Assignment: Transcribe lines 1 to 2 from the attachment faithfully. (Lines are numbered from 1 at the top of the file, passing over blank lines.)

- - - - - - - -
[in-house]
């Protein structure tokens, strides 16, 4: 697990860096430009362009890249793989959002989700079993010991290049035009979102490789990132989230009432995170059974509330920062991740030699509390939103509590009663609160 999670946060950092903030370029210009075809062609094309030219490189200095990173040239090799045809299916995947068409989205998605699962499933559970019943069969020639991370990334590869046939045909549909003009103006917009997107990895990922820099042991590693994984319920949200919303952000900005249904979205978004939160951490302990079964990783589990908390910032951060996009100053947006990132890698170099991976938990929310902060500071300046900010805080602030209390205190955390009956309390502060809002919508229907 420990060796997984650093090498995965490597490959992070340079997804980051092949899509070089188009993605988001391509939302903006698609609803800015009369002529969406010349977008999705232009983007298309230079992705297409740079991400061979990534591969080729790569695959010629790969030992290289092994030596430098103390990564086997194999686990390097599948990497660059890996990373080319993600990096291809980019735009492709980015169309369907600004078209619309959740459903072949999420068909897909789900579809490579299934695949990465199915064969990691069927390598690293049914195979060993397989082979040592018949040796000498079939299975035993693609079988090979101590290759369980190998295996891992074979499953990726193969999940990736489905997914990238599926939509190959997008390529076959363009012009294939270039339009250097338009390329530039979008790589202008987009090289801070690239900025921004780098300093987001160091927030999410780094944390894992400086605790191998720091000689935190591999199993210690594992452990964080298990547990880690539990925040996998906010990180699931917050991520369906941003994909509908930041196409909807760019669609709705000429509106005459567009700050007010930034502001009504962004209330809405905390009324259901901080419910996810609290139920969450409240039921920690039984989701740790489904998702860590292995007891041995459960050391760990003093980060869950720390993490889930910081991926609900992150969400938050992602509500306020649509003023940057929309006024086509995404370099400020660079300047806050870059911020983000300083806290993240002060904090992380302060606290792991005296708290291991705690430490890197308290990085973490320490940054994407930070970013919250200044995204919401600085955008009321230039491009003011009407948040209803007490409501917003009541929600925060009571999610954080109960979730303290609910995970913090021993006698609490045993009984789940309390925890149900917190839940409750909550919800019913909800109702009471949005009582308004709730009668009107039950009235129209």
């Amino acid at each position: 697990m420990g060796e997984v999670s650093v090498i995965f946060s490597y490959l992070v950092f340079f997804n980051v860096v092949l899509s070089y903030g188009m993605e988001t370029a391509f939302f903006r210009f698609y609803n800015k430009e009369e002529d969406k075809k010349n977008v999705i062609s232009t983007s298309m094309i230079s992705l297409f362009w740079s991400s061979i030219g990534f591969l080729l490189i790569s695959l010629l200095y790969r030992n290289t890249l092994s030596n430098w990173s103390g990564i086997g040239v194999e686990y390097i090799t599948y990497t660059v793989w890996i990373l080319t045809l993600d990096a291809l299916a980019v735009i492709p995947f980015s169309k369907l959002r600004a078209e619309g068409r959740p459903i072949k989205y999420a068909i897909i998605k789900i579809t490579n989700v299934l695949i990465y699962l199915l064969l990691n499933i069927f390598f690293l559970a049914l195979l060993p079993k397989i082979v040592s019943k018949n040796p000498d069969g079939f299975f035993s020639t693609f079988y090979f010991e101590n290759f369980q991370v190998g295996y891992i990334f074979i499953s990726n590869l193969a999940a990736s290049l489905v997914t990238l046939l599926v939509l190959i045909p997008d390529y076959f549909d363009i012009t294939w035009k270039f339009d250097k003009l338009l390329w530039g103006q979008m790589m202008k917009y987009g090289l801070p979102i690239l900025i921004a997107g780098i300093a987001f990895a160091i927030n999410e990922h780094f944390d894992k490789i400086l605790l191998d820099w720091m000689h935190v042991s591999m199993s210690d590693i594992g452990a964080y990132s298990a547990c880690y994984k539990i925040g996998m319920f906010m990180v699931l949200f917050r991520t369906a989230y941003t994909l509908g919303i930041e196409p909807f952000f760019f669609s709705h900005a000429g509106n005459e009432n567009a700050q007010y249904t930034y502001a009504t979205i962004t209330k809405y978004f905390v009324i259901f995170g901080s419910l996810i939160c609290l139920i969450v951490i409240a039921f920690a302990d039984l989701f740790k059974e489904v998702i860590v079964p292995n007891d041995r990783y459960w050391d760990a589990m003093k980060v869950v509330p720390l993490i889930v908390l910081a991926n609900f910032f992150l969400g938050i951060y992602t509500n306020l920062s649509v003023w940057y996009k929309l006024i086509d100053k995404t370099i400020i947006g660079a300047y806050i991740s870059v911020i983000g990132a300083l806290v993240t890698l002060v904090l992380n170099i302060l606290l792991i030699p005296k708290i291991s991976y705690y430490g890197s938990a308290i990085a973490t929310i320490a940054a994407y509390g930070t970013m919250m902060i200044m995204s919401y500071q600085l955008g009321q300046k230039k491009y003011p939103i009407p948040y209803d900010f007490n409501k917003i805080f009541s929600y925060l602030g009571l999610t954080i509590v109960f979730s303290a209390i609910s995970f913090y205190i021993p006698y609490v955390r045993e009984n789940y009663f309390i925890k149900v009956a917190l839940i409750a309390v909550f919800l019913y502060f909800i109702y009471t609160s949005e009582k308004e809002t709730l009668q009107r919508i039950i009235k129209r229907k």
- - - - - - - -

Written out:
[in-house]
């Protein structure tokens, strides 16, 4: 697990860096430009362009890249793989959002989700079993010991290049035009979102490789990132989230009432995170059974509330920062991740030699509390939103509590009663609160 999670946060950092903030370029210009075809062609094309030219490189200095990173040239090799045809299916995947068409989205998605699962499933559970019943069969020639991370990334590869046939045909549909003009103006917009997107990895990922820099042991590693994984319920949200919303952000900005249904979205978004939160951490302990079964990783589990908390910032951060996009100053947006990132890698170099991976938990929310902060500071300046900010805080602030209390205190955390009956309390502060809002919508229907 420990060796997984650093090498995965490597490959992070340079997804980051092949899509070089188009993605988001391509939302903006698609609803800015009369002529969406010349977008999705232009983007298309230079992705297409740079991400061979990534591969080729790569695959010629790969030992290289092994030596430098103390990564086997194999686990390097599948990497660059890996990373080319993600990096291809980019735009492709980015169309369907600004078209619309959740459903072949999420068909897909789900579809490579299934695949990465199915064969990691069927390598690293049914195979060993397989082979040592018949040796000498079939299975035993693609079988090979101590290759369980190998295996891992074979499953990726193969999940990736489905997914990238599926939509190959997008390529076959363009012009294939270039339009250097338009390329530039979008790589202008987009090289801070690239900025921004780098300093987001160091927030999410780094944390894992400086605790191998720091000689935190591999199993210690594992452990964080298990547990880690539990925040996998906010990180699931917050991520369906941003994909509908930041196409909807760019669609709705000429509106005459567009700050007010930034502001009504962004209330809405905390009324259901901080419910996810609290139920969450409240039921920690039984989701740790489904998702860590292995007891041995459960050391760990003093980060869950720390993490889930910081991926609900992150969400938050992602509500306020649509003023940057929309006024086509995404370099400020660079300047806050870059911020983000300083806290993240002060904090992380302060606290792991005296708290291991705690430490890197308290990085973490320490940054994407930070970013919250200044995204919401600085955008009321230039491009003011009407948040209803007490409501917003009541929600925060009571999610954080109960979730303290609910995970913090021993006698609490045993009984789940309390925890149900917190839940409750909550919800019913909800109702009471949005009582308004709730009668009107039950009235129209």